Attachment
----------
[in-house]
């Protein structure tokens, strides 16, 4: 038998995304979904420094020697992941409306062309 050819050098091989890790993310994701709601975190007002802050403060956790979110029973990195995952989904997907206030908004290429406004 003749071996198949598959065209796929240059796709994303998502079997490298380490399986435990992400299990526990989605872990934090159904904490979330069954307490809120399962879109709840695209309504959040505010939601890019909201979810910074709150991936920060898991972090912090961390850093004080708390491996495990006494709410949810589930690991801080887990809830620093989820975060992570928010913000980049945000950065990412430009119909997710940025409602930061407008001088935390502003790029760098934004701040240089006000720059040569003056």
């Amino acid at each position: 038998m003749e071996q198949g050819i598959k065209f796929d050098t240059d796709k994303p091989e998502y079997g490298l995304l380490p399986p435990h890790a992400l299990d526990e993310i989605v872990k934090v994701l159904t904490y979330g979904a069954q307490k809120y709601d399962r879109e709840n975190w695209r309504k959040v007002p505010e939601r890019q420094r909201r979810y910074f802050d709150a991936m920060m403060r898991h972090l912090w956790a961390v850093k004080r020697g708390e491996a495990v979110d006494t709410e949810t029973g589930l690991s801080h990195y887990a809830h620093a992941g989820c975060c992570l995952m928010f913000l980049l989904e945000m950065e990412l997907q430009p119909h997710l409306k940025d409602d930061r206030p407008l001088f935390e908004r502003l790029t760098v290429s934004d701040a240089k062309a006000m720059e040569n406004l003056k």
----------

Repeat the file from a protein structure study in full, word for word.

[in-house]
């Protein structure tokens, strides 16, 4: 038998995304979904420094020697992941409306062309 050819050098091989890790993310994701709601975190007002802050403060956790979110029973990195995952989904997907206030908004290429406004 003749071996198949598959065209796929240059796709994303998502079997490298380490399986435990992400299990526990989605872990934090159904904490979330069954307490809120399962879109709840695209309504959040505010939601890019909201979810910074709150991936920060898991972090912090961390850093004080708390491996495990006494709410949810589930690991801080887990809830620093989820975060992570928010913000980049945000950065990412430009119909997710940025409602930061407008001088935390502003790029760098934004701040240089006000720059040569003056």
């Amino acid at each position: 038998m003749e071996q198949g050819i598959k065209f796929d050098t240059d796709k994303p091989e998502y079997g490298l995304l380490p399986p435990h890790a992400l299990d526990e993310i989605v872990k934090v994701l159904t904490y979330g979904a069954q307490k809120y709601d399962r879109e709840n975190w695209r309504k959040v007002p505010e939601r890019q420094r909201r979810y910074f802050d709150a991936m920060m403060r898991h972090l912090w956790a961390v850093k004080r020697g708390e491996a495990v979110d006494t709410e949810t029973g589930l690991s801080h990195y887990a809830h620093a992941g989820c975060c992570l995952m928010f913000l980049l989904e945000m950065e990412l997907q430009p119909h997710l409306k940025d409602d930061r206030p407008l001088f935390e908004r502003l790029t760098v290429s934004d701040a240089k062309a006000m720059e040569n406004l003056k």